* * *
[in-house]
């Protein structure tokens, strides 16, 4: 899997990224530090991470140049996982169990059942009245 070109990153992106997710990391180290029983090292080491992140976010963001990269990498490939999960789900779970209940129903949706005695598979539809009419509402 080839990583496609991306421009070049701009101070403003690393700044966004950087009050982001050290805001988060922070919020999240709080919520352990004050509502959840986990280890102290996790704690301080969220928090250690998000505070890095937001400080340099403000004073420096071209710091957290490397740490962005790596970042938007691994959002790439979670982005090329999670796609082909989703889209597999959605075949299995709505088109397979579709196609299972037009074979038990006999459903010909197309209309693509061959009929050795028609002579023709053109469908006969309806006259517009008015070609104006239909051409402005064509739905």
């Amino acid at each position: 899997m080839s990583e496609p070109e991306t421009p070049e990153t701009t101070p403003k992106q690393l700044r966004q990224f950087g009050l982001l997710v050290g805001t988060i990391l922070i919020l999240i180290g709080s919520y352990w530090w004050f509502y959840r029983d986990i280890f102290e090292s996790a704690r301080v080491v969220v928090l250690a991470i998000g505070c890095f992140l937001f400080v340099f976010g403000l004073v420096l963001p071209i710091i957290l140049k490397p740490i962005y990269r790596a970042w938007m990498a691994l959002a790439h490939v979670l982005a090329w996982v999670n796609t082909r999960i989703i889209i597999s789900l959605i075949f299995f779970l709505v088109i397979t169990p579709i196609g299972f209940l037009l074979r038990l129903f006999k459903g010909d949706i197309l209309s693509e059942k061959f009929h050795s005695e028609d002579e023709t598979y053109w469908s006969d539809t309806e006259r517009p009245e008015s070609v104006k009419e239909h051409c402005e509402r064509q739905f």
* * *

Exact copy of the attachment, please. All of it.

[in-house]
């Protein structure tokens, strides 16, 4: 899997990224530090991470140049996982169990059942009245 070109990153992106997710990391180290029983090292080491992140976010963001990269990498490939999960789900779970209940129903949706005695598979539809009419509402 080839990583496609991306421009070049701009101070403003690393700044966004950087009050982001050290805001988060922070919020999240709080919520352990004050509502959840986990280890102290996790704690301080969220928090250690998000505070890095937001400080340099403000004073420096071209710091957290490397740490962005790596970042938007691994959002790439979670982005090329999670796609082909989703889209597999959605075949299995709505088109397979579709196609299972037009074979038990006999459903010909197309209309693509061959009929050795028609002579023709053109469908006969309806006259517009008015070609104006239909051409402005064509739905």
């Amino acid at each position: 899997m080839s990583e496609p070109e991306t421009p070049e990153t701009t101070p403003k992106q690393l700044r966004q990224f950087g009050l982001l997710v050290g805001t988060i990391l922070i919020l999240i180290g709080s919520y352990w530090w004050f509502y959840r029983d986990i280890f102290e090292s996790a704690r301080v080491v969220v928090l250690a991470i998000g505070c890095f992140l937001f400080v340099f976010g403000l004073v420096l963001p071209i710091i957290l140049k490397p740490i962005y990269r790596a970042w938007m990498a691994l959002a790439h490939v979670l982005a090329w996982v999670n796609t082909r999960i989703i889209i597999s789900l959605i075949f299995f779970l709505v088109i397979t169990p579709i196609g299972f209940l037009l074979r038990l129903f006999k459903g010909d949706i197309l209309s693509e059942k061959f009929h050795s005695e028609d002579e023709t598979y053109w469908s006969d539809t309806e006259r517009p009245e008015s070609v104006k009419e239909h051409c402005e509402r064509q739905f």